Duluth Open Practice Packs In Fans
About 1,500 fans waited in the lobby of AMSOIL Arena Tuesday for the opportunity to see their favorite NHL team practice. Supporters of all ages anticipated seeing the Minnesota Wild without a television screen between them, an experience these fans do not often get.
As doors opened allowing fans to trickle into the stands, the excitement was palpable. Maroon and gold seats were quickly filled with green and red jerseys, everyone connected by one thing —Minnesota hockey.
The team was welcomed onto the ice with a “Wild, Wild” from young fanatics huddled around the ramp to the locker room. Among those cheering with excitement were fifth graders Jack and Will.
“We used to go [watch the Wild] a lot, but we don’t go too much anymore because now I’m in school,” said an enthused Jack. “It’s awesome that the Wild came here.”
Goaltending coach Bob Mason, an International Falls native who starred at UMD, understands the importance of bringing live NHL action to fans, especially the littlest ones.
“I remember growing up in International Falls, you’d watch the North Stars, but you never get to see them in person.” said Mason, “But once you did, it was unbelievable. I think if we can get around the state, especially when we’re on the ice, it’s a great thrill for kids.”
Hosting the Wild at AMSOIL was not only important for fans, but also aspiring NHL athletes.
“I think it’s great. With this nice new building, to have the Wild come in here and practice, it’s good for them as well as for us,” University of Minnesota Duluth captain Joe Basaraba said. “Having the chance to watch these guys skate is always a treat. We can always learn something from these guys.”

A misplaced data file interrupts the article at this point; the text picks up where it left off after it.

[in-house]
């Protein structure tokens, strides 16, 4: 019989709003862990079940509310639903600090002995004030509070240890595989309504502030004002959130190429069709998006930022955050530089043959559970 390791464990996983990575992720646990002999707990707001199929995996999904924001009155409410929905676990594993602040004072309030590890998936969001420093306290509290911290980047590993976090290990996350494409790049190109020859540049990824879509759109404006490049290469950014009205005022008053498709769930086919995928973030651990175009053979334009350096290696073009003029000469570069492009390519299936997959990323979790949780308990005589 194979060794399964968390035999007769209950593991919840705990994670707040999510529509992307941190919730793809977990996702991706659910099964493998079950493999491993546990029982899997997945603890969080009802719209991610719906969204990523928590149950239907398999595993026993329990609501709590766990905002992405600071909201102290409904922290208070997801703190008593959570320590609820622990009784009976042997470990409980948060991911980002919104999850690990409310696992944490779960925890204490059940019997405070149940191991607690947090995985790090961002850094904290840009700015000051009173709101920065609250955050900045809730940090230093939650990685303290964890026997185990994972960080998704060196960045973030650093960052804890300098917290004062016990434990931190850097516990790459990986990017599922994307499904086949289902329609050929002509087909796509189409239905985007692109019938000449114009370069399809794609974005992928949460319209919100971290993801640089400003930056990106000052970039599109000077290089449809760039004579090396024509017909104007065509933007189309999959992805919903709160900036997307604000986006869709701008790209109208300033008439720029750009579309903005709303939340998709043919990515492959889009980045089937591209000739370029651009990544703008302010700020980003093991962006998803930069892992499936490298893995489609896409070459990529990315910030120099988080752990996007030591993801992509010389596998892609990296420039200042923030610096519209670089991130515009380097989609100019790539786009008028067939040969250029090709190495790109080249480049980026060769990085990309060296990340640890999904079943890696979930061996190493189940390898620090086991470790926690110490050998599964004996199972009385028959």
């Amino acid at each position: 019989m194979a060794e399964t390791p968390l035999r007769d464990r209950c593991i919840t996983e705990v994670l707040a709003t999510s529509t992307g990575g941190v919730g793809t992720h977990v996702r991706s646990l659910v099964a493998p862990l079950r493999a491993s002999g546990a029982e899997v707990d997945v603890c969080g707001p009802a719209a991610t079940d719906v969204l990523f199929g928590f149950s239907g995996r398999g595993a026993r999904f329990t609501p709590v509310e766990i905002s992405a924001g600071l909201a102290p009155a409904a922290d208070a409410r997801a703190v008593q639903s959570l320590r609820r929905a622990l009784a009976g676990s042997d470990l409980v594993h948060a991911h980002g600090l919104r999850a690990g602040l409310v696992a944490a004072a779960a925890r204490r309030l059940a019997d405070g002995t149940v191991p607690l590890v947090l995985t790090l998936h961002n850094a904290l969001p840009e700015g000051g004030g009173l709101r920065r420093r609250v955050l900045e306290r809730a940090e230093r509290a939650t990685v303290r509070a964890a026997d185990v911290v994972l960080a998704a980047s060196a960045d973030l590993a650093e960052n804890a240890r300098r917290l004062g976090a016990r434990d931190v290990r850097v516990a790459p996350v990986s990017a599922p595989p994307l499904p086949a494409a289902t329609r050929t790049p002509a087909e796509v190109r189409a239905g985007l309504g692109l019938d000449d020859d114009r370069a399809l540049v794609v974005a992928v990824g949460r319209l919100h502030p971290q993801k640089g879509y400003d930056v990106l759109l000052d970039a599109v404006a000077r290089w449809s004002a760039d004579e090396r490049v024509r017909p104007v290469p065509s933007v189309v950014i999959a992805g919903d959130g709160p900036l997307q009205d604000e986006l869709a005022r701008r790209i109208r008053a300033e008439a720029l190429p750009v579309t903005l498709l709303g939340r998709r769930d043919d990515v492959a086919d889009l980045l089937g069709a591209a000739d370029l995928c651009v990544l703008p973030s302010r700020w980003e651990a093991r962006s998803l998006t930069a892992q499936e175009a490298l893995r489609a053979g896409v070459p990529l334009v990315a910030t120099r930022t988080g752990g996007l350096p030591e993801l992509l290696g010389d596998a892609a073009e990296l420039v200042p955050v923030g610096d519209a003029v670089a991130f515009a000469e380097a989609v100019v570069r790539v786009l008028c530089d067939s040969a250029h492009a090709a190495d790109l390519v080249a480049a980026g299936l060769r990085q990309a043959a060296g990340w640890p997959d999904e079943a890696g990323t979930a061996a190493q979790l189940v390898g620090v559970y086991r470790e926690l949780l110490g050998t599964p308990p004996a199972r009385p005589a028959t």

The Wild held a faster-paced practice Tuesday, showing off a number of different drills and scrimmage situations for its Duluth followers. The fans in attendance not only kept the Wild on its game during the skate, but also helped to give some perspective to the players.
“It means a lot for us, they’re a big part of the game,” captain Mikko Koivu said, who traveled up to Duluth for day two of the trip. “Hopefully they had some fun as well, we give them a little bit of fun out there. It was a good day.”
The trip north was not only important or the fans in the eyes of the team, but also for team bonding, which helped the newcomers get acclimated to their new teammates, including Minnesota native Keith Ballard.
“It’s good before the season starts to have time to do this,” Ballard said. “It’s good to get the guys together, and for me especially, to get to know everyone a little bit more and the other new guys.”
Retreats like this one have become more commonplace in the NHL in recent years, and for the Wild who took a similar trip two years ago to Duluth. It’s not only the fans who appreciate the appearances by their favorite athletes, but also the players also get to see support from all over the state.
“Being close to home for me, and we’ve got quite a few guys from Minnesota on the team, it’s special — for all of us it’s special,” Wisconsin native Ryan Suter said. “Guys were joking after, no one’s ever applauded us for practicing. It’s fun, and it says a lot about hockey in Minnesota.”
Coach Mike Yeo saw the trip as a success, on both from business and team building standpoint.
“There’s a lot of excitement for everybody. It’s a business trip, but it’s a fun trip too,” Yeo said. “We’re about to go to war together 82 times in the regular season, a lot of travel, it’s a grind. When you have a group that you care about and that you want to go and play for, it makes a huge difference.”